Cancún Nightlife: A Guide to the Best Clubs and Live Music

Cancún’s most popular nightclubs are within walking distance of each other in the Zona Hotelera, at Punta Cancún. The Zona Hotelera also has some great lounge bars. Downtown, meanwhile, has nightclubs specializing in Latin music, and the city’s best live music, theater, and movies.




Nightclubs in Punta Cancún charge US$55-80 admission with open bar included. The clubs open every day, from around 10pm until 4am or later. Special events, like ladies night or bikini parties, vary by the day, club, and season; check the clubs’ websites or Facebook pages for the latest info and deals, or ask the concierge at your hotel.


Punta Cancún


Coco Bongo (Blvd. Kukulcán Km. 9, tel. 998/883-2373, 10pm-4am daily) is a spectacular club featuring live rock and salsa bands, flying acrobats, and Rihanna, Michael Jackson, and KISS impersonators. Movie clips are also projected onto huge screens.


The City (Blvd. Kukulcán Km. 9, tel. 998/848-8385) is a megaclub with four levels and a total capacity of 6,000 (and allegedly the world’s biggest disco ball). Be sure to take a whirl on the movable dance floor, which descends from the 3rd floor to the center of the club below.


Palazzo (Blvd. Kukulcán Km 9, tel. 998/848-8380) books big-name DJs and draws raucous crowds. Recently updated, the interior has a sleek Vegas-like look, huge chandeliers, and a VIP section.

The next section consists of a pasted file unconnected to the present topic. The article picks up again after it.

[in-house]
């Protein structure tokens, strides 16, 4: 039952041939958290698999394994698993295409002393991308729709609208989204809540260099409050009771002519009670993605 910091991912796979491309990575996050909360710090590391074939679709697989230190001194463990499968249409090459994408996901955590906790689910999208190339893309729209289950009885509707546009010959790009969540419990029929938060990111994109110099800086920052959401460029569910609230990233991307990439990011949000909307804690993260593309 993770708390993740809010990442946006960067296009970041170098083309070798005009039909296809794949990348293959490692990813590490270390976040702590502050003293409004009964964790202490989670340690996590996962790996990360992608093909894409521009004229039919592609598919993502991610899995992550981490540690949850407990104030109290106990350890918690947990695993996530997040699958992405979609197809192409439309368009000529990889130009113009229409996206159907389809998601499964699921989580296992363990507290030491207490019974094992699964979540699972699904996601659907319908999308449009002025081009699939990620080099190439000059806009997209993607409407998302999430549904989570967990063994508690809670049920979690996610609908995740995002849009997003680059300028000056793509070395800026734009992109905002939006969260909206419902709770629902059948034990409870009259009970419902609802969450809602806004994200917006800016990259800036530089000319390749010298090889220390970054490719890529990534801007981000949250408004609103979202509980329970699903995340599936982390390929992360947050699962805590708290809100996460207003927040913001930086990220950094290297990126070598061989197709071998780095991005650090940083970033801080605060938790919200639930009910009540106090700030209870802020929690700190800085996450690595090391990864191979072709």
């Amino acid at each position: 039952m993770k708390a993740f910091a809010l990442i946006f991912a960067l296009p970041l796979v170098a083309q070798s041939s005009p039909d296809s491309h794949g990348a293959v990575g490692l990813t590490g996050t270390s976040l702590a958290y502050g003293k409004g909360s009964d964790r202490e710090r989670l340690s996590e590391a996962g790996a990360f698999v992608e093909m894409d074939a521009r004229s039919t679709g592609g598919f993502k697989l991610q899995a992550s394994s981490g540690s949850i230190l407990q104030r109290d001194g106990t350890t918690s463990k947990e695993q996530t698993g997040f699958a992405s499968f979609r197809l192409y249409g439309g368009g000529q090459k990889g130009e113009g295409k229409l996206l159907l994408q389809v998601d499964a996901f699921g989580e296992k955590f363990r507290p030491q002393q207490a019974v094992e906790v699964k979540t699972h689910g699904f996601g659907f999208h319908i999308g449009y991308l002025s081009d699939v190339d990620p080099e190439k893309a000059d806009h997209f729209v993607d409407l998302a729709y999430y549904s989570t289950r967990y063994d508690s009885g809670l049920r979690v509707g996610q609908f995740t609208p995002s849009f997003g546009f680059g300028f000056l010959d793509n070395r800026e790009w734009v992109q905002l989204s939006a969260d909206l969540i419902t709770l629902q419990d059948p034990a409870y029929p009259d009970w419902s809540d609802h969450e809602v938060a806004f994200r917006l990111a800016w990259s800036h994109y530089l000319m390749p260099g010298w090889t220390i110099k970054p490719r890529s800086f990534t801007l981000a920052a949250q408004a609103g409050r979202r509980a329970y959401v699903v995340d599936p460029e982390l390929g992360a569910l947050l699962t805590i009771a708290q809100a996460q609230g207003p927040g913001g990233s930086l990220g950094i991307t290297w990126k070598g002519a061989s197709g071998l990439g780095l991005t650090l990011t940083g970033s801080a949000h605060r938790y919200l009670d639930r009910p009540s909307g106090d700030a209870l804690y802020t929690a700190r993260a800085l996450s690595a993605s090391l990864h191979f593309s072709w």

Mandala (Blvd. Kukulcán Km 9, tel. 998/848-8380) is an upscale club with indoor and outdoor areas for partying. There’s plenty of VIP seating in case you want to splurge on a private table (and better service).


Dady-O (Blvd. Kukulcán Km 9.5, tel. 998/883-3333) is, well, the daddy of Cancún’s nightclubs, with seven different “environments,” including laser shows, swimsuit contests, and theme parties on several different levels.


Bars and Live Music

Several of the major nightclubs in the Zona Hotelera feature live rock music and even big-name concerts, most notably Palazzo and CocoBongo, while the lounges and bars tend toward DJs or recorded music. Downtown, you’ll find smaller venues featuring more intimate live music, whether jazz, solo guitarists, or trios.



Congo Bar (Blvd. Kukulcán Km. 9.5, tel. 998/883-0653) is about as lively as a bar can get without being called a club. Music is upbeat and drinks are plentiful. A conga line inevitably forms at some point (or points) and usually heads out the door and onto the street for a quick spin.

Dady Rock (Blvd. Kukulcán Km. 9.5, tel. 998/883-3333) is technically a restaurant and bar, so it opens as early as 6pm and doesn’t have a dance floor. Nevertheless, driving rock music, sometimes live, soon has partiers dancing every place possible, including on tables and the bar.

Old standbys Carlos n’ Charlie’s (Forum by the Sea, Blvd. Kukulcán Km. 8.5, tel. 998/883-4468) and Señor Frog’s (Blvd. Kukulcán Km. 14.2, tel. 998/193-1701) both open at noon for meals and stay open until 3am for drinking, dancing, and general mayhem.

El Pabilo (Hotel Xbalamqué, Av. Yaxchilán 31, tel. 998/892-4553, 6pm-midnight Mon.-Sat.) is a small, artsy café with great live music on the weekends, including Cuban, fusion jazz, classical guitar, and flamenco. Music usually starts around 9pm; a moderate cover (US$5-9) is sometimes charged.

There also are rotating art exhibits. It’s a good place to chill with friends and get a sense of the local art/music/cultural scene.”

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